In Thailand, LGBT activists were glad that the National Human Rights Commission of Thailand initiated a meeting to promote gender change legislation for transgender and intersex people and convened a seminar to discuss implications of Section 3 in the Gender Equality Bill, which states, "All measures proposed in this bill can be curtailed in the interest of public order and public morality." But the Commission was also criticized for not responding to requests to investigate hate crimes and lesbian murders, for being condescending towards community activists, over-relying on academics and overlooking the knowledge and experience of activists about LGBT issues, as well as being unnecessarily bureaucratic – "they are unwilling to touch an issue unless a formal complaint is lodged with the Commission" even when discrimination was clear cut – for instance when a transgender student was ejected from an academic institution and universities prohibited cross-dressing at graduation ceremonies.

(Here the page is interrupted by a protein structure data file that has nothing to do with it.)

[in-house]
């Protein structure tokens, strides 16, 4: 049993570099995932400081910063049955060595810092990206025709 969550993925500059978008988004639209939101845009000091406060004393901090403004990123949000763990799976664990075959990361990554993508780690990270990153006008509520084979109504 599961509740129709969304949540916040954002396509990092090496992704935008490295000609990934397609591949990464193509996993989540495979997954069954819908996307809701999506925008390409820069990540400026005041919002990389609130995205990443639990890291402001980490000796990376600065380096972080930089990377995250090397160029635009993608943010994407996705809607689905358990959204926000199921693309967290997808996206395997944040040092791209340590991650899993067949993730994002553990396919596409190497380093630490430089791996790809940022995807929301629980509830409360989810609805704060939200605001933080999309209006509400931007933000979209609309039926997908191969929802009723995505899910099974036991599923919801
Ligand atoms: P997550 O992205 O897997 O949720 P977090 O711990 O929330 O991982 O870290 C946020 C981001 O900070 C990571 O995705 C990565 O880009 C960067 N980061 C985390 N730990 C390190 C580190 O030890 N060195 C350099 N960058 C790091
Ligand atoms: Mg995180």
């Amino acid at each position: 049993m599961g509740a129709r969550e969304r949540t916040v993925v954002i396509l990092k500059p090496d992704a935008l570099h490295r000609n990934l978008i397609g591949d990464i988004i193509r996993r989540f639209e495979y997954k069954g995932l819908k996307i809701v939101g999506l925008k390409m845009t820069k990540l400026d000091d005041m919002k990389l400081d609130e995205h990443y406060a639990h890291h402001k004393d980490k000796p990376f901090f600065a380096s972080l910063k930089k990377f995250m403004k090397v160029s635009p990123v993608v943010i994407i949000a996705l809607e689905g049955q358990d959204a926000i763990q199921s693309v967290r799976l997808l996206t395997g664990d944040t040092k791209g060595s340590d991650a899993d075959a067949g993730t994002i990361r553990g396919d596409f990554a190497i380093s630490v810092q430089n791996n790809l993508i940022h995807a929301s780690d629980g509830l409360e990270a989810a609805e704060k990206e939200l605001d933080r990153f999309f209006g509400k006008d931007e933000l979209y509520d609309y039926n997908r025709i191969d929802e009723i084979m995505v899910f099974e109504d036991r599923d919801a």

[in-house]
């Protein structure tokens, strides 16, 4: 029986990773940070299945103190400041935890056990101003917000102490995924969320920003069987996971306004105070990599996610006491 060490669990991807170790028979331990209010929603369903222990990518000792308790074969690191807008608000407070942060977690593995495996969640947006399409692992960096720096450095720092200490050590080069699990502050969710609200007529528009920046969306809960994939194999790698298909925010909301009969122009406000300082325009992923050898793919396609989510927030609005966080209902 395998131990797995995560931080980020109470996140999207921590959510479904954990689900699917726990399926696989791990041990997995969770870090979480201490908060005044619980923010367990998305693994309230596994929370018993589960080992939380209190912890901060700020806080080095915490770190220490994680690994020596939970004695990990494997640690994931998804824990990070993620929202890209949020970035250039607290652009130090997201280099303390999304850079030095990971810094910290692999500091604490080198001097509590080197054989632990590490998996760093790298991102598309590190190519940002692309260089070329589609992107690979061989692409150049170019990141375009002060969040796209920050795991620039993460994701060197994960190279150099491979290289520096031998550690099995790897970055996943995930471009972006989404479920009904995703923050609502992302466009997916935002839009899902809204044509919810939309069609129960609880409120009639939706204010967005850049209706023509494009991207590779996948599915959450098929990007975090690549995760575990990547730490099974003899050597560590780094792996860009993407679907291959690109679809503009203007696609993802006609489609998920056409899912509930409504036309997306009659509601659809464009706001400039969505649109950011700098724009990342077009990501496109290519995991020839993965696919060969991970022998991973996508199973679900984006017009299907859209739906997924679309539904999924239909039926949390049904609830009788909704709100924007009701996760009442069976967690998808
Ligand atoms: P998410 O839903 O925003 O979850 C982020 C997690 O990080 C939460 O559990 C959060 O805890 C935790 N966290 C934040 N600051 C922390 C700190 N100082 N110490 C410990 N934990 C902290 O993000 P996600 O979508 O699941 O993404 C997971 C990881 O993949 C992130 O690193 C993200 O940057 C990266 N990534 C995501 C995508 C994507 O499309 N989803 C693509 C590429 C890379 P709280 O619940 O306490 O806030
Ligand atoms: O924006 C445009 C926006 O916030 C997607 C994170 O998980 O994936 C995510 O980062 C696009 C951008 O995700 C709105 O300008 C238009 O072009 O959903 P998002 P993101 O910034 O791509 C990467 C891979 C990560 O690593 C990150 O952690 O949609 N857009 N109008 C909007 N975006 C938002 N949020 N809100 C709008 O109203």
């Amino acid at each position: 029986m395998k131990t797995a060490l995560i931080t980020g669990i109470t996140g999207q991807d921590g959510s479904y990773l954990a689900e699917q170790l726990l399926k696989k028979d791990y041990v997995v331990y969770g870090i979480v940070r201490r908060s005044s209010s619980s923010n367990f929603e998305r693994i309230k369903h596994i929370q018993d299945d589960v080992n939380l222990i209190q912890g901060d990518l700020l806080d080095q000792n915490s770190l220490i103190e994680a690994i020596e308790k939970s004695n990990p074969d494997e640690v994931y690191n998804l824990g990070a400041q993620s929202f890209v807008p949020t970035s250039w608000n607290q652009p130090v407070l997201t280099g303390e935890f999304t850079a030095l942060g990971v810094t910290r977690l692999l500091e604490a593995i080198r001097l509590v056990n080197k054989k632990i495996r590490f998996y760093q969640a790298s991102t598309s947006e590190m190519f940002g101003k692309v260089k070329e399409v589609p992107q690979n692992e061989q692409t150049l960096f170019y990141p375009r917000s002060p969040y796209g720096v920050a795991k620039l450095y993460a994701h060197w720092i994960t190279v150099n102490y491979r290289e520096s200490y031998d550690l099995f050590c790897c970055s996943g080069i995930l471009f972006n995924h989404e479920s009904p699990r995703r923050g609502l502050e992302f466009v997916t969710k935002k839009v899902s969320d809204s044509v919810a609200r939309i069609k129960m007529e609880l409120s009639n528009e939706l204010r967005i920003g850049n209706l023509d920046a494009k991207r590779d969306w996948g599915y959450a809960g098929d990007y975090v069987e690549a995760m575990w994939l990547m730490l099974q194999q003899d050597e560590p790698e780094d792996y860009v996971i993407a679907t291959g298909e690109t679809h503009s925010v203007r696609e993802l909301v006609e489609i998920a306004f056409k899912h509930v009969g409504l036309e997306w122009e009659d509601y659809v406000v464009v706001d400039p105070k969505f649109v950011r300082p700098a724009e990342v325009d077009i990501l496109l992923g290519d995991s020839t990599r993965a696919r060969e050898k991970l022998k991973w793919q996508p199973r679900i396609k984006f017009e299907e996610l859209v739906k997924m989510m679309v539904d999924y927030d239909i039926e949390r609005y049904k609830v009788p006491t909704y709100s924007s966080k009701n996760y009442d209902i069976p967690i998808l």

In Malaysia, sexuality rights advocates said, they appreciated Suhakam, the Human Rights Commission of Malaysia, for defending LGBT human rights in its 2010 annual report, saying, "LGBT human rights and fundamental liberties must be upheld and respected at all times." However, in 2011 and 2012, Suhakam downplayed and distanced from LGBT issues partly in response to reactions from religious hardliners, partly in response to government pressure. At the 2011 launch of Suhakam's report, the chair stated, "The LGBT community is demanding more than they deserve." At regional meetings, I have personally heard Suhakam object to including sexual orientation and gender identity as a priority for the NHRIs